Visitors to Dan’s Bar in Walnut Creek this week may get a surprise during a rendition of a hit song about the massacre of innocent Irish. Apparently, the song inspires some women to spontaneously flash their breasts, according to drummer Skott Bennett of the Bay Area’s leading U2 tribute band Zoo Station.
“It’s happened more than once, but only with that song,” recalls Bennett, stage name Barely Larry, regarding “Sunday Bloody Sunday.” “There’s missing the point, and there’s really missing the point. We’re a U2 cover band; smiling onstage really isn’t allowed. You have to stay in character and do your best.”
Maintaining integrity in a copied band sounds like an oxymoron, but musicians like Bennett have discovered a sober reality: Musicians can gain far greater exposure and success aping other people’s music than toiling away on their own. Scores of Bay Area musicians are getting paid and touring the state and country on the backs of the likes of Neil Diamond, Led Zeppelin, and AC/DC.
The moral dilemma begins with an exhausted decision to even play in a cover band, says Bennett, who played in San Francisco bands for fourteen years before forming Zoo Station in 2002. He used to look down on those who played classics and resented them for taking away gigs.
He changed his tune once Zoo Station started to take off. “I distinctly remember getting paid one night and laughing because we were happy to do it for drinks,” he said, adding that Zoo Station is his “least ambitious band but has had the most success.”
Success can come so easy, it can almost be painful, says Orlando Cerecedes, singer of Smiths tribute band This Charming Band. Cerecedes (aka “Orlandissey”) played and struggled for ten years before his current gig. “It’s sad and fun at the same time,” he says. Most recently, he played in the Portishead-sounding outfit Entamoeba, but the band couldn’t seem to break through: “The singer would literally say, ‘I can’t book any shows.’ And my tribute band was together a lot less time and we already had nine shows in a row. It was really lopsided.”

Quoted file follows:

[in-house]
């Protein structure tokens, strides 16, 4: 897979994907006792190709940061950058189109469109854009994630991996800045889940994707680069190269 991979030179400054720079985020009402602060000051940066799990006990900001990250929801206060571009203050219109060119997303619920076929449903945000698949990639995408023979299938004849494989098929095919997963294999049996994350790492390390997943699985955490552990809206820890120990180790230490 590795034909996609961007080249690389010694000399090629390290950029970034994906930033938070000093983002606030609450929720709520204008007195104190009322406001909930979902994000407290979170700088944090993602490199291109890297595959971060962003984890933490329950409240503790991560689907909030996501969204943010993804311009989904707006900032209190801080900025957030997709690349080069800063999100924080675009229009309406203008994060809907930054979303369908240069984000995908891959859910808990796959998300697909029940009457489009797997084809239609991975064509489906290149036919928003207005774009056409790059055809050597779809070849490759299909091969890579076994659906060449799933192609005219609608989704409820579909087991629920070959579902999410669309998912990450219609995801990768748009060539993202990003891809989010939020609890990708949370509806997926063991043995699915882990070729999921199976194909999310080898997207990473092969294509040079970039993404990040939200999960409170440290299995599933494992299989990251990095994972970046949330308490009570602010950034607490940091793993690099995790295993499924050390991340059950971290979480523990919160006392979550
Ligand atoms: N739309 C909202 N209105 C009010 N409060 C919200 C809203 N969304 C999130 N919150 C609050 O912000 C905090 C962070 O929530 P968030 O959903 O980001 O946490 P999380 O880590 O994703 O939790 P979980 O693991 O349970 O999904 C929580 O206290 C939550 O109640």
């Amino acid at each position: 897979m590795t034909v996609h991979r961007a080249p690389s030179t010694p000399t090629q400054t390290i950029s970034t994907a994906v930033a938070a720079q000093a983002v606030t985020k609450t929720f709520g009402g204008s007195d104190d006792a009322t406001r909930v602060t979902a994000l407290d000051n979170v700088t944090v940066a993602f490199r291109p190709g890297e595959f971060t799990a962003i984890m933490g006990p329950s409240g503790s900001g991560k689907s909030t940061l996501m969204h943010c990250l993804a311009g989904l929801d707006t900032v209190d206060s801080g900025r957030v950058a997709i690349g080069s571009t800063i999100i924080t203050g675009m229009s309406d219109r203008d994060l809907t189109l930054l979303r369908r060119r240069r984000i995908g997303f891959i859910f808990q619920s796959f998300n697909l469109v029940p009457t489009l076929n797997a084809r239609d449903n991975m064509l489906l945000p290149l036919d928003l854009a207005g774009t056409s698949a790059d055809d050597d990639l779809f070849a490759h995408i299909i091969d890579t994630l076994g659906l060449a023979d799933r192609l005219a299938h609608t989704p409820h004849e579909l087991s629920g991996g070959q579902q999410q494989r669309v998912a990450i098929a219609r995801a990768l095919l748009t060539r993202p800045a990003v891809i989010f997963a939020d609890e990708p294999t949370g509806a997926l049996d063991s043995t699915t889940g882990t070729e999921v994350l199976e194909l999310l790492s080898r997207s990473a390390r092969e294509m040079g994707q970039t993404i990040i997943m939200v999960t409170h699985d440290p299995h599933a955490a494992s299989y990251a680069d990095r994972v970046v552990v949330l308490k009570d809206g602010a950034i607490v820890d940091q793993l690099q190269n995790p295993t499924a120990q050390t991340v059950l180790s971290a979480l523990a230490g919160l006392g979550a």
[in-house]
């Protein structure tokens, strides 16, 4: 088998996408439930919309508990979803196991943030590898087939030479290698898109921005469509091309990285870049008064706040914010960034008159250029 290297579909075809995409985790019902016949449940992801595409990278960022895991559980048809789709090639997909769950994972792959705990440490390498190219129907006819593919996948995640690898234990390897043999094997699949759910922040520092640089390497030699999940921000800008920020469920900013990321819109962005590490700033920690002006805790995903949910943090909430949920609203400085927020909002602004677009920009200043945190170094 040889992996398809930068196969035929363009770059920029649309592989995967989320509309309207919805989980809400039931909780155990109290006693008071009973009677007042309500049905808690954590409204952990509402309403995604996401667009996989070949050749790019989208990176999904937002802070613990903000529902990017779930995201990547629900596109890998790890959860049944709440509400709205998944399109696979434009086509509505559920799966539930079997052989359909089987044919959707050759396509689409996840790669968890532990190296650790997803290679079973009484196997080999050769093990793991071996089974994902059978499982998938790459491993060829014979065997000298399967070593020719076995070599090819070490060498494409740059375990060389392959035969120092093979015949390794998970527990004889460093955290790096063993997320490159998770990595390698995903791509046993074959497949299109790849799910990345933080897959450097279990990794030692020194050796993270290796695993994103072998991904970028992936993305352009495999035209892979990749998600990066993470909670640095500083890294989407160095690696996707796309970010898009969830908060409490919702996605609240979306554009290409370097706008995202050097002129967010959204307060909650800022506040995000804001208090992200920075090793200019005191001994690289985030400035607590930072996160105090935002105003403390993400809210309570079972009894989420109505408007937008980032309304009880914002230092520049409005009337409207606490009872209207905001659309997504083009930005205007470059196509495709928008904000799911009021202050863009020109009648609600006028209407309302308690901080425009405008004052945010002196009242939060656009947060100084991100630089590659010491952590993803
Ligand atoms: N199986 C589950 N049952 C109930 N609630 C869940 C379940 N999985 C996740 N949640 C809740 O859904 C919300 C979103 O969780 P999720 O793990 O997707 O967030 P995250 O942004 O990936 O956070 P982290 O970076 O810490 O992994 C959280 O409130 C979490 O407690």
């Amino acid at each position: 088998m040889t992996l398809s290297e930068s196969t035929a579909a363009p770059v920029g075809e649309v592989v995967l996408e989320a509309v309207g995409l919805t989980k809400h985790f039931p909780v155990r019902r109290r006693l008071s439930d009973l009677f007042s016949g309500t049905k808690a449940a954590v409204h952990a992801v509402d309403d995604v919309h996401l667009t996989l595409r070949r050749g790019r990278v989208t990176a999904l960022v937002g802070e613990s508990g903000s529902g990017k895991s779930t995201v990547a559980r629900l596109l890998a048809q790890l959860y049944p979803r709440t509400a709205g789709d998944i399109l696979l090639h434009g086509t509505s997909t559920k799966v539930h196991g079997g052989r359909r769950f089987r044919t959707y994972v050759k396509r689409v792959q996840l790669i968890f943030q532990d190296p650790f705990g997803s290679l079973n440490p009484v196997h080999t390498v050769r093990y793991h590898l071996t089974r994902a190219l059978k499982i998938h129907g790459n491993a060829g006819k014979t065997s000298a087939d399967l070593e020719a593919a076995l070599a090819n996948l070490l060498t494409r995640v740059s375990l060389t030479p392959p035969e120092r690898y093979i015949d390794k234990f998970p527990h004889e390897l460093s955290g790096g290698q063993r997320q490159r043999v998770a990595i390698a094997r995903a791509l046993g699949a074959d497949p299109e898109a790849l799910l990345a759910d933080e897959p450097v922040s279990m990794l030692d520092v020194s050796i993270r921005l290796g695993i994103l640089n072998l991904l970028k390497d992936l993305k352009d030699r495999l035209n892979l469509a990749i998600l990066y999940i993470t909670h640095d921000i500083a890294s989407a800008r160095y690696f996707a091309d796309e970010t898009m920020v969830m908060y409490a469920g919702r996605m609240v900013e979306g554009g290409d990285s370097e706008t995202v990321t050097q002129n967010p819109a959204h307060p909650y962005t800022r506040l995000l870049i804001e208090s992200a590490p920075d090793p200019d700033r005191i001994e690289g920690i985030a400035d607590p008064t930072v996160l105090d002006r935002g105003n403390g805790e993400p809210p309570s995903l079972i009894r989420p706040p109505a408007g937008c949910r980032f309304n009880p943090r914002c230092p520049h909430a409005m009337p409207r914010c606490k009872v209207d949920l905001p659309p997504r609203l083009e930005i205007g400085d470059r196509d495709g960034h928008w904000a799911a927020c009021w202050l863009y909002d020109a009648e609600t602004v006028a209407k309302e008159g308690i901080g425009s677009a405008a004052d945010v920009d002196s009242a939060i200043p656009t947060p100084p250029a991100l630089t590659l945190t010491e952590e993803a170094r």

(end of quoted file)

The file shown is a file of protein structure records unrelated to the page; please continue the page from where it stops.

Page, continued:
Kate Donnellon, lead singer of all-’80s cover band Notorious, was in groups that nearly signed deals with Arista and Capitol, but they never panned out. She joined Notorious because she was sick of waiting tables. “Every once in a while I fantasize that I’m going to somehow find something that will happen,” she says. “Maybe I’ll be able to sell songs. But you get older and you think, ‘Why even try?'”
Clubs see these acts as a guaranteed draw, according to Jay Siegan, owner of San Francisco’s Red Devil Lounge and manager of cover bands the Cheeseballs, Notorious, Pop Rocks, and Wonder Bread 5. “The cover bands bring so much in bar revenue, it helps us offset the lighter nights with original music acts,” says Siegan, who books five faux bands a month to pay the bills.
“It comes down to economics,” agreed Brooks “B” of Stung, a Police tribute band. “That’s all bars care about — if you can get people to come and buy drinks. … There are fewer places that can afford a slow night.”
Still, many musicians in cover bands continue playing in original ones as well. House of More is Led Zeppelin tribute band Zepparella’s original project, and it routinely opens for Zepparella. That helped House of More land a slot with pop band Stroke 9 at the Red Devil Lounge earlier this month.
Other groups jumpstart their careers in tribute bands with astounding results. Bassist Nici “Riff” Williams never picked up an instrument before forming AC/DShe in 1999. Now she’s played with Ted Nugent, Marilyn Manson, and Cheap Trick. Though AC/DShe achieved its fame by doing covers, ironically it tries to distance itself from the cheesy cover scene by solely booking original bands to open for its shows, she says.
Musicians who’ve resorted to playing in this musical backwater may lament never making it big on their own merit, but Donnellon says the chance to be a paid musician is what counts.
“A lot of people look at what I do, where I go, and the shows I get to play, and think that’s amazing,” she says. “‘You are a working musician, that’s awesome.’ And I’m starting to just really feel grateful to have just that. I could be working in an office.”
Top five Bay Area tribute bands
Artist covered: Led Zeppelin
Largest crowd played to: 1,000
Artist covered: AC/DC
Largest crowd played to: 5,000
3. Zoo Station
Artist covered: U2
Largest crowd played to: 6,000
4. Super Diamond
Artist covered: Neil Diamond
Largest crowd played to: 1,200 a night
Artist covered: The Police
Largest crowd played to: 35,000